Polish Parliament Liberalizes Anti-Drug Law
April 4, 2011
Justice Minister Krzysztof Kwiatkowski
Poland’s lower house of parliament Friday passed new legislation that gives prosecutors the option not to charge people detained with a small quantity of drugs.
An amendment to the existing law was supported by 258 MPs with 159 votes against and six abstained.
The new legislation allows prosecutors to end investigations if an individual possesses drugs for personal use only and is not a drug dealer.
However, it does not specify what is considered a small quantity of drugs and maintains that possession of any amount of narcotics still remains illegal.
“The possession of any kind of drugs is illegal and is subject to punishment under the criminal code,” Justice minister Krzysztof Kwiatkowski stressed speaking in the Sejm on Friday.
In cases involving larger amounts, the suspect is able to avoid prosecution by voluntarily agreeing to drug treatment therapy.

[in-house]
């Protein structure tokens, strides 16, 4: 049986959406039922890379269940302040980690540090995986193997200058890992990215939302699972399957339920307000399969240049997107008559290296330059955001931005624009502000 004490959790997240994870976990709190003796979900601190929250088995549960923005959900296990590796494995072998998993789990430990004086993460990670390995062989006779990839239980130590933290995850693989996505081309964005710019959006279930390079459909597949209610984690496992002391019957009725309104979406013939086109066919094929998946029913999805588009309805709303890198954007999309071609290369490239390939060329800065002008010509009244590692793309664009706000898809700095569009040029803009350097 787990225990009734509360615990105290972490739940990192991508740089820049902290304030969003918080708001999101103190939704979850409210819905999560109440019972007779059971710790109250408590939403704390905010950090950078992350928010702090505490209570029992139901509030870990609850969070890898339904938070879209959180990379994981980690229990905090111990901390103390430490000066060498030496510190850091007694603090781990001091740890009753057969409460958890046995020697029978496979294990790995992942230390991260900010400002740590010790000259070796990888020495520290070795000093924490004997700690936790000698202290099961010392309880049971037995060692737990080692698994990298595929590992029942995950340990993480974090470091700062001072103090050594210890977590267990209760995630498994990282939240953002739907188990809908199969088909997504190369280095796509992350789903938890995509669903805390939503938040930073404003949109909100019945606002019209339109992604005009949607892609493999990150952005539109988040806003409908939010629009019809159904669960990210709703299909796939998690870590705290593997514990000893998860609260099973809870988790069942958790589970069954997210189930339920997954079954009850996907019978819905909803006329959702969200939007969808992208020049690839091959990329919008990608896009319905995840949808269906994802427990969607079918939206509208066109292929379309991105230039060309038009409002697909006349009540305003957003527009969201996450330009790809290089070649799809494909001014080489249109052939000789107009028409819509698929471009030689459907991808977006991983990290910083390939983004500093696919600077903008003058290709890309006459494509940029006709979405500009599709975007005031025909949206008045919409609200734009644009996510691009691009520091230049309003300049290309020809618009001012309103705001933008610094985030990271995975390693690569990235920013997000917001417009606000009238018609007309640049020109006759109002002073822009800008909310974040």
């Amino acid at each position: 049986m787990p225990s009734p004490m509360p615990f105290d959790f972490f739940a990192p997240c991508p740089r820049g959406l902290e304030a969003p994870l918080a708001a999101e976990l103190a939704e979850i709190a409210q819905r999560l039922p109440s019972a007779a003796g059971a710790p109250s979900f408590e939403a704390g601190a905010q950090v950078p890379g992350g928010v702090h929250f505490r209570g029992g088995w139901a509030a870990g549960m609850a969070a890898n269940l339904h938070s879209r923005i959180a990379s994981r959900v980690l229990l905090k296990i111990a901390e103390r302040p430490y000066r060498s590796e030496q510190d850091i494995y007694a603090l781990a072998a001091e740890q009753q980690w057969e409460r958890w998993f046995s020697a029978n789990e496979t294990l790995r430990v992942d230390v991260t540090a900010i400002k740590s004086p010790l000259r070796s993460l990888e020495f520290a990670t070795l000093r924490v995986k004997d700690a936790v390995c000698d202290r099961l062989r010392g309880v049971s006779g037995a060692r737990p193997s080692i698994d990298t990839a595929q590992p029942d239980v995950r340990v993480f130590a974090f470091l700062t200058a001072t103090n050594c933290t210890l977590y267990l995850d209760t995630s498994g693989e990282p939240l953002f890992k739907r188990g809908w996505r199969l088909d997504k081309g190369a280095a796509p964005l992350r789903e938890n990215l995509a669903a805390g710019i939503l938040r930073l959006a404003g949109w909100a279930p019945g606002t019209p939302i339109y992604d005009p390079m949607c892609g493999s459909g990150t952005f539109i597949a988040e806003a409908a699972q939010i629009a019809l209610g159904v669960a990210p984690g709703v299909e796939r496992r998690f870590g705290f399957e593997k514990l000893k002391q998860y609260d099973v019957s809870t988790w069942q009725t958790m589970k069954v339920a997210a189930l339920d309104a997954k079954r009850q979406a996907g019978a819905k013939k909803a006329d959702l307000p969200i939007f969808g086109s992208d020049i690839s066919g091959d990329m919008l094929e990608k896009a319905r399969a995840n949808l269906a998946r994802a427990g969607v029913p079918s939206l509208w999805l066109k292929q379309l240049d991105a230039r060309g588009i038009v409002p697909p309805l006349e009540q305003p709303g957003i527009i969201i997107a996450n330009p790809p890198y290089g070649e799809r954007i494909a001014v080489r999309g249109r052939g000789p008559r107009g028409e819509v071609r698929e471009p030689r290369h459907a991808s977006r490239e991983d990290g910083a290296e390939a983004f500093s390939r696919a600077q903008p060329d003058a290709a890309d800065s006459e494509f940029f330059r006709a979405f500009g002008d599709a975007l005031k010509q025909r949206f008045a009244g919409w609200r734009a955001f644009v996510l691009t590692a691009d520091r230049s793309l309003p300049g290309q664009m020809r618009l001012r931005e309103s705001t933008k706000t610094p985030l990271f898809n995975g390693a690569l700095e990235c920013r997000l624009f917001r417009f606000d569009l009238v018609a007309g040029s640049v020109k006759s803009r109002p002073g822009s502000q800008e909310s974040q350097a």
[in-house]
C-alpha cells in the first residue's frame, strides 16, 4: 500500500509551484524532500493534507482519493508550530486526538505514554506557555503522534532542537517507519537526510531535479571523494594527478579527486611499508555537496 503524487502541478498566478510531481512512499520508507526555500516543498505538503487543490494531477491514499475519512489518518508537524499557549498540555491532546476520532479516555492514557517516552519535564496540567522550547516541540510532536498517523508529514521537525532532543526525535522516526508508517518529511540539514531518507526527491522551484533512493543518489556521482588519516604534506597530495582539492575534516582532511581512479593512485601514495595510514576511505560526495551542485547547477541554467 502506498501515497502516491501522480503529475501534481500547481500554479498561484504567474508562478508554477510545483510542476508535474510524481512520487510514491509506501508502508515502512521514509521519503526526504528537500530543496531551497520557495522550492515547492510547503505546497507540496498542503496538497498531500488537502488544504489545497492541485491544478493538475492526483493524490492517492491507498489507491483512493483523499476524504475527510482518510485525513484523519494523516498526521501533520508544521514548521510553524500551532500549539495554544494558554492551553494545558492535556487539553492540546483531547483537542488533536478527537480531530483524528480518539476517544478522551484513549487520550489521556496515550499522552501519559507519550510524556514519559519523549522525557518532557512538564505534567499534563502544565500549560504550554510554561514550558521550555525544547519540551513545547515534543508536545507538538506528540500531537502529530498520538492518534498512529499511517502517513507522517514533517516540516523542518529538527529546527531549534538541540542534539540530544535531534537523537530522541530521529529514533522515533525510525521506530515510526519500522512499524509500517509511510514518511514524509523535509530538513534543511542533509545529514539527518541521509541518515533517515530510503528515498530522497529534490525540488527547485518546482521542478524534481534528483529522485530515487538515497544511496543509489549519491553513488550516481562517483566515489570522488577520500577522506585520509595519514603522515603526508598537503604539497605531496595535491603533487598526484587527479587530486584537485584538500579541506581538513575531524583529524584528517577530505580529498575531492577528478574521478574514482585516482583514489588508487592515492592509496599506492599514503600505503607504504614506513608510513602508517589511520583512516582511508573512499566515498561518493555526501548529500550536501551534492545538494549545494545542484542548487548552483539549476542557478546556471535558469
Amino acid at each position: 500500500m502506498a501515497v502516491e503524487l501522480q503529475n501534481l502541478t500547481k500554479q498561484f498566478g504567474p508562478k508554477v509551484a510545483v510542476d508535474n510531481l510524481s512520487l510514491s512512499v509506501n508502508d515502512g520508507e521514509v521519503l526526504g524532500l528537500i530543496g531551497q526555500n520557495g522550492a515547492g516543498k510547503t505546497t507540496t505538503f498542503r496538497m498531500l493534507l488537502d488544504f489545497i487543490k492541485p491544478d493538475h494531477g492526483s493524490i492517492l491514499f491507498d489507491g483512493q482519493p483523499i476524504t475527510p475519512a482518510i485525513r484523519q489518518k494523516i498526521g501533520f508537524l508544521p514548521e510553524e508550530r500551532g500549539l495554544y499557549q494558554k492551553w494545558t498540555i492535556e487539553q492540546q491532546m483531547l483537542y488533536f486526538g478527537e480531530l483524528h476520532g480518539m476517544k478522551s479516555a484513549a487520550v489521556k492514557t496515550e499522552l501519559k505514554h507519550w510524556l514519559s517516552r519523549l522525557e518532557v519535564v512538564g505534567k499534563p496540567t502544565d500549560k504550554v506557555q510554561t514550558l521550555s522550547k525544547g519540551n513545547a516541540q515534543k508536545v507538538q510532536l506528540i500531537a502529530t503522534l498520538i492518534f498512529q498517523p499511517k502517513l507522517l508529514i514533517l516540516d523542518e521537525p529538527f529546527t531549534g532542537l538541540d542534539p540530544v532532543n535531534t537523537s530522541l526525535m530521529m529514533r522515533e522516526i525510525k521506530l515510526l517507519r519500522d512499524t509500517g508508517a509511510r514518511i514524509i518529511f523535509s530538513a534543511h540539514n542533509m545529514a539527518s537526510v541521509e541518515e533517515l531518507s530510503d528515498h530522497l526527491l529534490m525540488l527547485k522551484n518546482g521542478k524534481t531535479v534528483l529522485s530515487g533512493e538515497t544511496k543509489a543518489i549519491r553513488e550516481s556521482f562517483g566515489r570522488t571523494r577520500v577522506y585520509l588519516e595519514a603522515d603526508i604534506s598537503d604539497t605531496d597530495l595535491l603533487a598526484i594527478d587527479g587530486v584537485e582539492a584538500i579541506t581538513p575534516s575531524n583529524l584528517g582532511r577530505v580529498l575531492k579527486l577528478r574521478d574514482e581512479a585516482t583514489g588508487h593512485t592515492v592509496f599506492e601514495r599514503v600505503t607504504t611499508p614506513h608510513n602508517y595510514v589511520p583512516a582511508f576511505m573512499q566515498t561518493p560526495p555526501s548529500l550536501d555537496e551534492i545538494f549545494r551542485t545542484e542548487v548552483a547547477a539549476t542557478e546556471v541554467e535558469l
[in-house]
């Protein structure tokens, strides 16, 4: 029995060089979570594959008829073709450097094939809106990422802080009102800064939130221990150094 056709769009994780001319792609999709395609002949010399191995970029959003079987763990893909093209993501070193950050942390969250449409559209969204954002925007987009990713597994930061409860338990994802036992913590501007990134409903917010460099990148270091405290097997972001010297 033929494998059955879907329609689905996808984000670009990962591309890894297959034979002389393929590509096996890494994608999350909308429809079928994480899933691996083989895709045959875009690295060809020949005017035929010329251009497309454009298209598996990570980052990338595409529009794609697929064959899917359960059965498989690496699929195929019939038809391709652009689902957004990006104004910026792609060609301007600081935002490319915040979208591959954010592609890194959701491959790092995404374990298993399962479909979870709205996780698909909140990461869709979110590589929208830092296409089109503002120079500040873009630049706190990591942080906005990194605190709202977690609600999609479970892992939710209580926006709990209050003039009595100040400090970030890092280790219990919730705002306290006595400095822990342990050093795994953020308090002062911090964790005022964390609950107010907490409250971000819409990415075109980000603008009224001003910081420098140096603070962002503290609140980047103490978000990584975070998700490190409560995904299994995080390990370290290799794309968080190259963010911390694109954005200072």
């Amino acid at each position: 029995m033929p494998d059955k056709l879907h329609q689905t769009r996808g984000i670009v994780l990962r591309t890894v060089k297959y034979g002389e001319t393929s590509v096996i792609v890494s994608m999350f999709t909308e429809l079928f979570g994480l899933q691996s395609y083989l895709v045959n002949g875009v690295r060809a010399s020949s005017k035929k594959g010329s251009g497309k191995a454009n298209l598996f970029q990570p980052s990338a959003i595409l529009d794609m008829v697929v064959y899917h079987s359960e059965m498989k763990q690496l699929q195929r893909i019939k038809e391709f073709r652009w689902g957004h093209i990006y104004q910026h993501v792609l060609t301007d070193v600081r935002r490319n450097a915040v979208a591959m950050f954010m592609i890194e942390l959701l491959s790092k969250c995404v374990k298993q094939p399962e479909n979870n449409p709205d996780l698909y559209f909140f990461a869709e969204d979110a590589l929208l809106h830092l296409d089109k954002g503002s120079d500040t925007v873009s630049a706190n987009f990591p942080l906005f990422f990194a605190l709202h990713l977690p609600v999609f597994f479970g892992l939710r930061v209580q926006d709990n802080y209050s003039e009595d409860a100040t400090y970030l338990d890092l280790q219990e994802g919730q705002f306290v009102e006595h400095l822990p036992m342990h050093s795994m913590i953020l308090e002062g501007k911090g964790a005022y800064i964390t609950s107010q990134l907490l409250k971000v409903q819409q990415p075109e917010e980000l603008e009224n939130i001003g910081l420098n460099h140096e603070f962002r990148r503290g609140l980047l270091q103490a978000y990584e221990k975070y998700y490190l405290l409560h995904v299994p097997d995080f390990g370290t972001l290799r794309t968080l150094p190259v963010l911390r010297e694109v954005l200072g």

Polish lawmakers claim the amended law allows prosecutors to focus more on drug dealers while creating more treatment options for drug addicts.
The supporters of the new legislation point out it makes it possible to concentrate on prevention and treatment, and not punishment. But opponents said the measure lightens the load for the drug trade.
'Which mafia did you support today?' asked Beata Kampa of the Law and Justice party.
At the same time, Sejm also voted to increase the maximum prison sentence for drug dealers to 12 years and for users carrying large quantities of illegal substances up to 10 years.